Good, bad and indifferent

Most everything can be classified as good, bad or neither.  The same goes for customer service. However, only one type of customer service will impact your bottom line positively: good. Bad or indifferent customer service will hurt not only your bottom line, but your reputation as well.

We all have heard stories of  bad customer service. In fact,we follow customer service news from around the country, and there is a cable company that is always mentioned…for its bad customer service.  Subscribers often feel frustrated and unheeded. Studies have shown that this company holds a monopoly in certain areas, allowing it to charge higher fees and provide subpar service. This company provokes lots of rage in its customer base, and worse, has the image of being an uncaring company.

Indifferent customer service is when a company neither gives you good service or bad service, but rather tends to ignore its customers. If you have a problem, they will take care of it, but they won’t do anything for you unless you contact them, even if you have been a long-time, loyal customer. Although this is not as negative as delivering bad service, it causes customers to question their loyalty to the company and to shop around.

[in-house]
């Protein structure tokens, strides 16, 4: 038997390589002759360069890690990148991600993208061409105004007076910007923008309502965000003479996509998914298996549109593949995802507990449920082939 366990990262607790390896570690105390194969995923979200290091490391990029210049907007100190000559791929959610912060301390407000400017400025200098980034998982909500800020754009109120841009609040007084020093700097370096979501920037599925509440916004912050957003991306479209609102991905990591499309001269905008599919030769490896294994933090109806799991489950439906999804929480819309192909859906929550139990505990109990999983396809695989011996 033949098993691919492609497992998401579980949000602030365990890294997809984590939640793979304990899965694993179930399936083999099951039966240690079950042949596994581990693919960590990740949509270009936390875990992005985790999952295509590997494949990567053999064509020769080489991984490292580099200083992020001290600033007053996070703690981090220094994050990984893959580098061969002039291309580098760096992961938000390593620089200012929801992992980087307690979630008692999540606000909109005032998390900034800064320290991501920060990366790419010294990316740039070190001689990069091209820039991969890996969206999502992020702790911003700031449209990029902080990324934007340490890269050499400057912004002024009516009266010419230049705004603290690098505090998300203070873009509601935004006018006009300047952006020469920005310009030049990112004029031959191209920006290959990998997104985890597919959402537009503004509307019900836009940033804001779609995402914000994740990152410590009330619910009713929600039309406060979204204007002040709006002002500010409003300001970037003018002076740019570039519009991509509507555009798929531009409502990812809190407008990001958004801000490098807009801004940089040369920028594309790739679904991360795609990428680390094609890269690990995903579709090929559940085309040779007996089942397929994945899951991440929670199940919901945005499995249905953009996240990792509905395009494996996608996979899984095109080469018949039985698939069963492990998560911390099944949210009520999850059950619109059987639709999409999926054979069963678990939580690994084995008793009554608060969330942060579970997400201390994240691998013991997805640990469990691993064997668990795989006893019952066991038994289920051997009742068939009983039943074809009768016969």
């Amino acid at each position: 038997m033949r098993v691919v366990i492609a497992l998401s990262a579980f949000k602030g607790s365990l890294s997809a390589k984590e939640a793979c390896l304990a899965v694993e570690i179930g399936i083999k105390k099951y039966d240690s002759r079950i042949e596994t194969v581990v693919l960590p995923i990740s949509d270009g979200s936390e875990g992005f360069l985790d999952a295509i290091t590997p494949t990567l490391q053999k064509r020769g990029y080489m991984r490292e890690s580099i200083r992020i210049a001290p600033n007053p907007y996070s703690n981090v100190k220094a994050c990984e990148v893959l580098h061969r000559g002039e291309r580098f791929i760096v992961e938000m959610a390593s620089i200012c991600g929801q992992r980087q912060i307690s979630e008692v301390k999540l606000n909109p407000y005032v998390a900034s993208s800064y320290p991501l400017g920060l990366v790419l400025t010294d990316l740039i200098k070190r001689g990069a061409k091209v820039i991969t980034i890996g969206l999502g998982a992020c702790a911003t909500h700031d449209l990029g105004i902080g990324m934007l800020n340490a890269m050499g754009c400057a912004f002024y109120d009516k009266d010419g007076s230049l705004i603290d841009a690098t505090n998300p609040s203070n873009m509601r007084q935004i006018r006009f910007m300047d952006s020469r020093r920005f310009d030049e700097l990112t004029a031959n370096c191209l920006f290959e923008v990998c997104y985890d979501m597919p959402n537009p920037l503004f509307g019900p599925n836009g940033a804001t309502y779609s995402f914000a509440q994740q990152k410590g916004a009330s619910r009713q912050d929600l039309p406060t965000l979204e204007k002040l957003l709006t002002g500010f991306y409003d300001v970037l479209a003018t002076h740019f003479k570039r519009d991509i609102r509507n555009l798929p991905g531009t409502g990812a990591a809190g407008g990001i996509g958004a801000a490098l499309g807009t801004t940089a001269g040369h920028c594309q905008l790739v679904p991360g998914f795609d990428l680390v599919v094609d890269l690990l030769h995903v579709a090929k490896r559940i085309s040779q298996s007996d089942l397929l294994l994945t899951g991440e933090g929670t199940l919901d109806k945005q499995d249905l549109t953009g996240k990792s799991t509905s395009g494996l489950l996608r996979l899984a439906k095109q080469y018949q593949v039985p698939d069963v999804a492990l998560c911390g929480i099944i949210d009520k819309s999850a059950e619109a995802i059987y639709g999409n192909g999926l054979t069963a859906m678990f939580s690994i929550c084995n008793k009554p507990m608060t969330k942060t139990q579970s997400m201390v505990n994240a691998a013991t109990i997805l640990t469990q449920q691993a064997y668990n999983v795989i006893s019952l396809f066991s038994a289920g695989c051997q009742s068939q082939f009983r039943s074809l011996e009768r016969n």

Think about the last time you went to your primary care physician. If everything was fine, you probably didn’t hear from the office again. Perhaps, you needed some tests, so the office arranged them for you. But say you got a reminder card from the doctor’s office about scheduling your next visit, or better yet, an update about easy ways to stay healthy or some information on a virus that has been making the rounds. Proactive actions from your doctor’s office would reinforce your  perception that the doctor is concerned about your health, right?

Good customer service is always remembered, and always casts a positive light on the company providing it.  Ron Costolino wrote an article in the Houston Chronicle whose title says it all: “First-rate customer service truly stands out.” This article is worth reading. Among the many insights Costolino relays about providing top-notch customer service are these:

  • Personalize customer service to get repeat business
  • Give customers more than the paid for
  • Anticipate customers’ needs
  • Deliver what you promise
  • Listen to your customer

It is probably harder to deliver first rate customer service, because more effort is involved. However, the return on your investment is higher customer satisfaction, more return business and a better corporate image.


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